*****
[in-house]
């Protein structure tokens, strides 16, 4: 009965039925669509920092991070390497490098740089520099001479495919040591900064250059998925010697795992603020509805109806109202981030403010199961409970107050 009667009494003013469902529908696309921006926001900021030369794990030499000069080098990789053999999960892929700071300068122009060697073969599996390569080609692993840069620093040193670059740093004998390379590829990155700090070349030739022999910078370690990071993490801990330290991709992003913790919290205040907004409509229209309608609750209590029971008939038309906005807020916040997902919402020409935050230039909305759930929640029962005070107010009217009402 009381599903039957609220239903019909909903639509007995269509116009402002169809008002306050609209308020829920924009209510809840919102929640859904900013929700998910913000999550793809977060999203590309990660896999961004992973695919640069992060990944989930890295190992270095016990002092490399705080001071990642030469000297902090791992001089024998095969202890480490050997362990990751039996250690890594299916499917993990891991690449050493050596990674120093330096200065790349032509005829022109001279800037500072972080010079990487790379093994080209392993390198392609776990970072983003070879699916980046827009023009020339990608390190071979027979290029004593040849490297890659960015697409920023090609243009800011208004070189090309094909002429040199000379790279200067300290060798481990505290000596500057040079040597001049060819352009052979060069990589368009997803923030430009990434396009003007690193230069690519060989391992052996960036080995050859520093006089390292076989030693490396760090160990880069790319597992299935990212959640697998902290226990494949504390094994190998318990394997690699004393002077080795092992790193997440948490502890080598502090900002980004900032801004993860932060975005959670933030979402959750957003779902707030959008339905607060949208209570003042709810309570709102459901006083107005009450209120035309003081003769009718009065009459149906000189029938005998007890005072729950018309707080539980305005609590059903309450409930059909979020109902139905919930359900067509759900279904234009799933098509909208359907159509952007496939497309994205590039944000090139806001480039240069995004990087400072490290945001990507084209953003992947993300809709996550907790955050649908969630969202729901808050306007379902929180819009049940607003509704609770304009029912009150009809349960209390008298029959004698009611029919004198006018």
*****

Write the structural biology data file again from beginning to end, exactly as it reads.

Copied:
[in-house]
């Protein structure tokens, strides 16, 4: 009965039925669509920092991070390497490098740089520099001479495919040591900064250059998925010697795992603020509805109806109202981030403010199961409970107050 009667009494003013469902529908696309921006926001900021030369794990030499000069080098990789053999999960892929700071300068122009060697073969599996390569080609692993840069620093040193670059740093004998390379590829990155700090070349030739022999910078370690990071993490801990330290991709992003913790919290205040907004409509229209309608609750209590029971008939038309906005807020916040997902919402020409935050230039909305759930929640029962005070107010009217009402 009381599903039957609220239903019909909903639509007995269509116009402002169809008002306050609209308020829920924009209510809840919102929640859904900013929700998910913000999550793809977060999203590309990660896999961004992973695919640069992060990944989930890295190992270095016990002092490399705080001071990642030469000297902090791992001089024998095969202890480490050997362990990751039996250690890594299916499917993990891991690449050493050596990674120093330096200065790349032509005829022109001279800037500072972080010079990487790379093994080209392993390198392609776990970072983003070879699916980046827009023009020339990608390190071979027979290029004593040849490297890659960015697409920023090609243009800011208004070189090309094909002429040199000379790279200067300290060798481990505290000596500057040079040597001049060819352009052979060069990589368009997803923030430009990434396009003007690193230069690519060989391992052996960036080995050859520093006089390292076989030693490396760090160990880069790319597992299935990212959640697998902290226990494949504390094994190998318990394997690699004393002077080795092992790193997440948490502890080598502090900002980004900032801004993860932060975005959670933030979402959750957003779902707030959008339905607060949208209570003042709810309570709102459901006083107005009450209120035309003081003769009718009065009459149906000189029938005998007890005072729950018309707080539980305005609590059903309450409930059909979020109902139905919930359900067509759900279904234009799933098509909208359907159509952007496939497309994205590039944000090139806001480039240069995004990087400072490290945001990507084209953003992947993300809709996550907790955050649908969630969202729901808050306007379902929180819009049940607003509704609770304009029912009150009809349960209390008298029959004698009611029919004198006018």